The name Main Line was used to distinguish the main Birmingham to Wolverhampton route from the many other canals and branches built or acquired by the Birmingham Canal Navigations company.


The International Convention Centre opposite (abbreviated to ICC) is a major conference venue. The centre includes Symphony Hall and it faces Centenary Square. The building has this other entrance leading to the canals of Birmingham.


The building was designed by Percy Thomas Partnership and Renton Howard Wood Levin. The foundation stone was laid by Jacques Delors as a start of another 4 years and 5 months of construction. In all, over 1,500 workers helped construct the building. Over 60,000 cubic metres of concrete were used. The site was opened on 12 June 1991 by Queen Elizabeth II. Funds of £49.7 million were provided by the European Council. The total cost of construction was £200 million.


It is on the site of the Prince of Wales Theatre and Bingley Hall, the world's first purpose-built exhibition hall, opened in 1850. Also on the site were numerous houses fronting King Edward's Place as well as a brewery and inn. On the eastern side of this was King Alfreds Place which was also fronted by houses and a hotel. A listed Victorian cast iron urinal was removed before construction began, on condition that it be re-erected. Although it was taken to Tyseley Locomotive Works, it has never been restored.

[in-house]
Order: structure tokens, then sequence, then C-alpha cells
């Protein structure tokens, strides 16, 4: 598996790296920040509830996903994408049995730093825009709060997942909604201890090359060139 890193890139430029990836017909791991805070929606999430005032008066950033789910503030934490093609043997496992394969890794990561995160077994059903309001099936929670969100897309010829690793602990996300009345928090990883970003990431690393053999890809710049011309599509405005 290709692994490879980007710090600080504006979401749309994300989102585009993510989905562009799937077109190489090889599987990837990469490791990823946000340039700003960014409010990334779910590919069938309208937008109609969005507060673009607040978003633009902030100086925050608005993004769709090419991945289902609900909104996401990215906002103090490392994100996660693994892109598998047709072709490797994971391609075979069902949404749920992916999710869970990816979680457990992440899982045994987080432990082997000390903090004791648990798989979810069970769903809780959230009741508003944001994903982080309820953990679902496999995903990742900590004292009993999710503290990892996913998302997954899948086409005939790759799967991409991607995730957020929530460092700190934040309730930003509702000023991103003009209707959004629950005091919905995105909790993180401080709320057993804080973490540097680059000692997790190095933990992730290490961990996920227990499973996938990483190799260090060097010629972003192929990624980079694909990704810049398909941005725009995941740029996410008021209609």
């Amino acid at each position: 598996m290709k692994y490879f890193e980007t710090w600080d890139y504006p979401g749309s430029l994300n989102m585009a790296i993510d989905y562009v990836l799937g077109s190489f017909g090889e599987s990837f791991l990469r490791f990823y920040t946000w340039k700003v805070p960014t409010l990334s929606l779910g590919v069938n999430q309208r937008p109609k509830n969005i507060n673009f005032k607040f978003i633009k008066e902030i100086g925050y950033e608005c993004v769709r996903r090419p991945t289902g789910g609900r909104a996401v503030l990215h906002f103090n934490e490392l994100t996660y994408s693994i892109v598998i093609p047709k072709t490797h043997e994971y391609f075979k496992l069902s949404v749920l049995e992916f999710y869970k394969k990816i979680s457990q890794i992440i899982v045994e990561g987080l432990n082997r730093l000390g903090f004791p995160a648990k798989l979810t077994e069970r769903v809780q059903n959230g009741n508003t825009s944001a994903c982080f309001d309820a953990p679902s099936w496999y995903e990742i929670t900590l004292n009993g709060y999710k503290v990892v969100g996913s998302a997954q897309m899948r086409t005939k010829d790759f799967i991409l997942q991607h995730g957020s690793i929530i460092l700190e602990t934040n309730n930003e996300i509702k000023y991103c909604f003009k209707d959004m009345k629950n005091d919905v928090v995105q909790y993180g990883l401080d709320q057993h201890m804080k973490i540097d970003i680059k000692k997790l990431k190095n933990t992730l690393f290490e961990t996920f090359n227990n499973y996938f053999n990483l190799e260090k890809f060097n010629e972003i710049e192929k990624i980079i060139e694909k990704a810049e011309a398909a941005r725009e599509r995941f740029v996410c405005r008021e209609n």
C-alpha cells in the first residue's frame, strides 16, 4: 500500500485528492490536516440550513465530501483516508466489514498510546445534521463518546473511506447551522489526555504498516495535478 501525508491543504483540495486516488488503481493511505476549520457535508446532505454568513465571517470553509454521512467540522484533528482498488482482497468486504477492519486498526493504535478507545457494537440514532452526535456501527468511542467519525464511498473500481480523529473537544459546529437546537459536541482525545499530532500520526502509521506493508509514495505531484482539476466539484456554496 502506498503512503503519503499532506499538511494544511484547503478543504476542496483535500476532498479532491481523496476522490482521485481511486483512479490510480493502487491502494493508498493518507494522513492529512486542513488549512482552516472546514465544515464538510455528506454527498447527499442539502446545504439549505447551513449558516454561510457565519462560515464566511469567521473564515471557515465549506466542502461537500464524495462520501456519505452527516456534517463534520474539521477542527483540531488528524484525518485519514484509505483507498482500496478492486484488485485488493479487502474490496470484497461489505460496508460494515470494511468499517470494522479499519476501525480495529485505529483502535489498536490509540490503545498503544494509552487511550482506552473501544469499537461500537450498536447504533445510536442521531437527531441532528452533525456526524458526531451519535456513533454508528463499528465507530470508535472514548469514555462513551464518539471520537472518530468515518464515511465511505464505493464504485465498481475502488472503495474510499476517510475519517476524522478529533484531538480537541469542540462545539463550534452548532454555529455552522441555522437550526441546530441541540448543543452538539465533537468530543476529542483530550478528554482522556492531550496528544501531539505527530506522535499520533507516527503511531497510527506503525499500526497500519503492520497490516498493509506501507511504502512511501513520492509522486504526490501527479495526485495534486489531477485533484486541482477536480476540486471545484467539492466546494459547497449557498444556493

The building was the focal point for the G8 summit meeting of world leaders in 1998.


On a specified date in August, the building is used by companies, organisations and/ or individuals as part of "Discovery Day" which features events co-ordinated all over the city. In 2004, an area was used as an indoor country fair. The fair featured a Ferris wheel and small rides. In spring 2008, the hall hosted its first party political conference, for the Labour Party.


The façade of the building is covered in blue tinted windows and white stone cladding. The entrance is adorned by a neon sculpture, by Ron Hasledon, named "Birdlife" which hangs above it. The entrance is used as a small performance area and small protests are sometimes held there. The south side of the building features a link bridge to the Hyatt Regency Hotel. When the pre-fabricated connecting bridge was delivered, it was found to be too short, as the plans for the hotel had been modified, moving it away from the ICC slightly, but the bridge makers had not been informed.


Inside the building, numerous connecting bridges and walkways line the atrium overhead connecting the eleven halls. The ICC has a total capacity of 8,000 delegates. The largest hall, "Hall Three" can hold up to 3,000 delegates when fully utilising its 3,000m2 space.


Inside there is a branch of the Castle Fine Art which sells original paintings and prints. There is a souvenir shop as well as the box office for tickets for both Symphony Hall and other local theatres.

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Taken on March 8, 2013